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Minn PUC splits difference on Goodhue Wind Farm–no half mile setbacks, but negotiate with close neighbors

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The Minnesota PUC has approved a controversial wind farm in Goodhue County, where a county ordinance setting a nearly half-mile setback was facing off against a 1500-foot setback that was originally planned for the project.  The PUC slightly increased the setback limit from 1500 feet to 6 rotor diameters, or 1630 feet.  But while giving approval for the closer siting, the PUC also is requiring developers to engage in “good faith” efforts to negotiate agreements with neighbors closer than the county limit, which is 10 rotor diameters, or just under a half mile.  It’s unclear how such negotiations might proceed, or whether the PUC or courts would respond if negotiations fail.   Over 200 landowners have signed lease agreements to host turbines, while a contingent of locals has pushed for greater protections for neighbors.

UPDATE, 9/14/11: Goodhue County will file request for PUC to reconsider their permit.
UPDATE, 12/4/11: Goodhue County decides not to appeal the PUC decision.
UPDATE 2, 9/15/11: Sixteen motions were filed with the PUC to reconsider the permit, with some of the filers using fightin’ words; a court challenge is also mentioned as a possibility.

The PUC’s decision is a stumbling lurch toward the sort of approach that makes sense to AEI, which would establish larger setbacks such as the county standard, while encouraging negotiated agreements with neighbors who live closer.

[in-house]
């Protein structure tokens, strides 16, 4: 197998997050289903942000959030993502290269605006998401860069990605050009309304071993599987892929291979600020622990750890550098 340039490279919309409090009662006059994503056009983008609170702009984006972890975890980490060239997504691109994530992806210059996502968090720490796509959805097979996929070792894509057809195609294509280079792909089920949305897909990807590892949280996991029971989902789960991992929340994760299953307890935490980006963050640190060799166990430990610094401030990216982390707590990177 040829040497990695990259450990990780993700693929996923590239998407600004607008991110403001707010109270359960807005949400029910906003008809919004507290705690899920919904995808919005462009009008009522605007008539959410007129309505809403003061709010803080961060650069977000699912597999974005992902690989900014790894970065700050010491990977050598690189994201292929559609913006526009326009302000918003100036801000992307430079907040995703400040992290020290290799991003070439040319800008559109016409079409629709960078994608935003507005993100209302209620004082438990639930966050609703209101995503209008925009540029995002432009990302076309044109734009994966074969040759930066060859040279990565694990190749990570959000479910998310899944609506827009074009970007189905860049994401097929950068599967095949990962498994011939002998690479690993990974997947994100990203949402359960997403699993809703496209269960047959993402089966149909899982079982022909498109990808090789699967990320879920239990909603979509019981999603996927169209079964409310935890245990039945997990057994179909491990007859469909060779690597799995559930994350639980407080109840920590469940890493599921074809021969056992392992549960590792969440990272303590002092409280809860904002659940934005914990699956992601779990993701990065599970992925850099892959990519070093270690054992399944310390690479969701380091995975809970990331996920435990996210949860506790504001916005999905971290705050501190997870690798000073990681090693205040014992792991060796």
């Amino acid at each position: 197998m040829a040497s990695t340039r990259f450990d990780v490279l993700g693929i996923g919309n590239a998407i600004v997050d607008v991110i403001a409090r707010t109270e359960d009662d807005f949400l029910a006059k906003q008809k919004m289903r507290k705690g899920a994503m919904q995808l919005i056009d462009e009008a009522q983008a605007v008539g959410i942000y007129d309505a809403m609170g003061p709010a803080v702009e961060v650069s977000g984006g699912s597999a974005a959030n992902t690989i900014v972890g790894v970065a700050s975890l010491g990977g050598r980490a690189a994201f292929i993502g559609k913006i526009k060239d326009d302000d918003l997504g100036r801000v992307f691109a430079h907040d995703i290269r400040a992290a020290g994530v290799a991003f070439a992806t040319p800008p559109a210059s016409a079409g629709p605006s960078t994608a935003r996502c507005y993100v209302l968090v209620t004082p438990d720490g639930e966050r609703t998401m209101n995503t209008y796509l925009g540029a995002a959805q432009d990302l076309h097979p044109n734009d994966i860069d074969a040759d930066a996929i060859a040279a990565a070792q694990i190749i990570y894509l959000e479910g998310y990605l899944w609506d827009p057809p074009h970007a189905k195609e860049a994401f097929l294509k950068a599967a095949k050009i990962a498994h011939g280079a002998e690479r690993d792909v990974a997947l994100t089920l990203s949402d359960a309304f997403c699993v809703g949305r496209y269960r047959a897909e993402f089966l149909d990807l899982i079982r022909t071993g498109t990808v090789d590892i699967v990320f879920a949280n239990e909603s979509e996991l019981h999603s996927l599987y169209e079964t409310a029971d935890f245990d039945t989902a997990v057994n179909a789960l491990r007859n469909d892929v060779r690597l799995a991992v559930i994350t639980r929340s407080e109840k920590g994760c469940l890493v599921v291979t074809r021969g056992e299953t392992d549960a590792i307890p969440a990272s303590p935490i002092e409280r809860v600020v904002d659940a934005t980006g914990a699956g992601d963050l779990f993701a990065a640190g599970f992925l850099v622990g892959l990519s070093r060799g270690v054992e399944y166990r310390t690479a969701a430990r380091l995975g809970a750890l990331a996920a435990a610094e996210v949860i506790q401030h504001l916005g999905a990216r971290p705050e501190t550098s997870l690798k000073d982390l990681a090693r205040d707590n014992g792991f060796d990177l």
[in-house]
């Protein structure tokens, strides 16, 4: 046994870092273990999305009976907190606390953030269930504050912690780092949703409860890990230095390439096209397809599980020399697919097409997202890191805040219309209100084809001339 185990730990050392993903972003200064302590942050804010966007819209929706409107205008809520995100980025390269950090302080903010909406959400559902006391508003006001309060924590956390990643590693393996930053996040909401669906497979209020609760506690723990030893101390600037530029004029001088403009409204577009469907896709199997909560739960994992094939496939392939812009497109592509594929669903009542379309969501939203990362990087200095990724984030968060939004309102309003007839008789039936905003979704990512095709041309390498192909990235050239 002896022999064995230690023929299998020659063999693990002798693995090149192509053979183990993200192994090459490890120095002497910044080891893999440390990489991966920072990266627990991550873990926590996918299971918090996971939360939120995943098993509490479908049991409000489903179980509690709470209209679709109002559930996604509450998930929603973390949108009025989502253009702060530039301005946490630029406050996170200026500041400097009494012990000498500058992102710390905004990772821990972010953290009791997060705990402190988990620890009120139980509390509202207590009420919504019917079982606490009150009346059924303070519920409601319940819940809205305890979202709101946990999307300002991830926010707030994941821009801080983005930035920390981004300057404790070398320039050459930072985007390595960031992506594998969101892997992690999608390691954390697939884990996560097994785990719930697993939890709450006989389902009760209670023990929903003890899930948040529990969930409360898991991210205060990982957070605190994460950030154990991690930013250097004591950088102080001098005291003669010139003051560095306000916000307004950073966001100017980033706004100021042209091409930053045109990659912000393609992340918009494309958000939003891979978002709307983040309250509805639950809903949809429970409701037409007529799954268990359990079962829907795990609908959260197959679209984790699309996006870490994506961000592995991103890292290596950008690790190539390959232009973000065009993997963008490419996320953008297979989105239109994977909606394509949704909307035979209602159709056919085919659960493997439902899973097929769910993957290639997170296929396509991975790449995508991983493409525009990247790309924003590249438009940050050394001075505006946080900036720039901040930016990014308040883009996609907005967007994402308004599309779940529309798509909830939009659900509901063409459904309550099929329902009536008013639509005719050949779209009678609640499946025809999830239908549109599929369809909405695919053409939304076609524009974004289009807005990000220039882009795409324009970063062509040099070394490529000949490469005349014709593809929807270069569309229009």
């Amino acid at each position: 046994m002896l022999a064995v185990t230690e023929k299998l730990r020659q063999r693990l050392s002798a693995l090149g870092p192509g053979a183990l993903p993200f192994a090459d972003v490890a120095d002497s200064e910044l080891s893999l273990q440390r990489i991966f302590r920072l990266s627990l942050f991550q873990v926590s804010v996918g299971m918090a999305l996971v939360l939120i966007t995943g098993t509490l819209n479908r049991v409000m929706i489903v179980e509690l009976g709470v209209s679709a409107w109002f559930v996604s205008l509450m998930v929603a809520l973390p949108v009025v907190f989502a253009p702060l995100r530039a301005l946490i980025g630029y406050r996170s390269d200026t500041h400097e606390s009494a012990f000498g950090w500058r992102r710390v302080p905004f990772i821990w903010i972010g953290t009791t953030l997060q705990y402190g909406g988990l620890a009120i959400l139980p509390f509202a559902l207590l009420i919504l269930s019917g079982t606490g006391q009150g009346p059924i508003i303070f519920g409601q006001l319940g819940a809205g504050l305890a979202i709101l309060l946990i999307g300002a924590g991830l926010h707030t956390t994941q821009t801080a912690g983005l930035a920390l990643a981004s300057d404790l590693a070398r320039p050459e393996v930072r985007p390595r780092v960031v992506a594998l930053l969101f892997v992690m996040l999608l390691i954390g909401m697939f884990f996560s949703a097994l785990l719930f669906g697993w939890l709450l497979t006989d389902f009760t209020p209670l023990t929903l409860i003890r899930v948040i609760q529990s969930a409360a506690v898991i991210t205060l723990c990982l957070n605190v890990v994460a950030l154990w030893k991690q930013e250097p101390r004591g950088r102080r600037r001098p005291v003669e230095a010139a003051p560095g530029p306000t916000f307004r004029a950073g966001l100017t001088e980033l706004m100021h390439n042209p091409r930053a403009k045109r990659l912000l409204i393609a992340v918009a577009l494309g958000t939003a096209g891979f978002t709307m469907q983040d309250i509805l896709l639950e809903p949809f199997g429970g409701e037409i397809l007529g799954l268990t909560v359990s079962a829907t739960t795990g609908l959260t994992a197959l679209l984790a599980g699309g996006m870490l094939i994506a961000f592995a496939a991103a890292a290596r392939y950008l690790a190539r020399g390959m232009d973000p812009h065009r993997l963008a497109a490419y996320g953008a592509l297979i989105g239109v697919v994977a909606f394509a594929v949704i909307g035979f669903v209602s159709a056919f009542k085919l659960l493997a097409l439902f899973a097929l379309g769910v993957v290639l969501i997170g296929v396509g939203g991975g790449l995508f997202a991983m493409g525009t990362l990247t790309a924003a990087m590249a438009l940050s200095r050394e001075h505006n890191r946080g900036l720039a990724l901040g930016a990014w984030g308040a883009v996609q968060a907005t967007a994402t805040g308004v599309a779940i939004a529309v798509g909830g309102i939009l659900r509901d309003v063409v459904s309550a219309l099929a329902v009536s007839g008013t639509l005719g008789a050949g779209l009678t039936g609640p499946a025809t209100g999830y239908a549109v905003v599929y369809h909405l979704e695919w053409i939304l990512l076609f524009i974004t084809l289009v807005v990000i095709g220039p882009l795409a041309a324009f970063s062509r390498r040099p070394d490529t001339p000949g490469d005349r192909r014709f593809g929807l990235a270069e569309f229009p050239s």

For more on the Minnesota decision, see these three articles from and this one from North American Windpower. This Reuters piece last week set the stage nicely as well.

UPDATE, August 1: 200 residents who live within a half mile of the proposed project and are not already in line to receive lease payments as hosts of turbines have been offered $10,750 each by the developers of the 50-turbine wind farm.  This is in response to the PUC order that they make a good faith effort to obtain agreements from these neighbors.  The offers total about $2 million, a small increase in the previous $180 million project budget.  It’s interesting to me that there are that many landowners within a half mile; another 200 have are already part of the project as lessees. Past experience suggests that in areas like this, with so many people being affected, there is apt to be a higher likelihood of negative reactions, as compared to wind farms in locations where residences are sparse, and mostly working farms or ranches.

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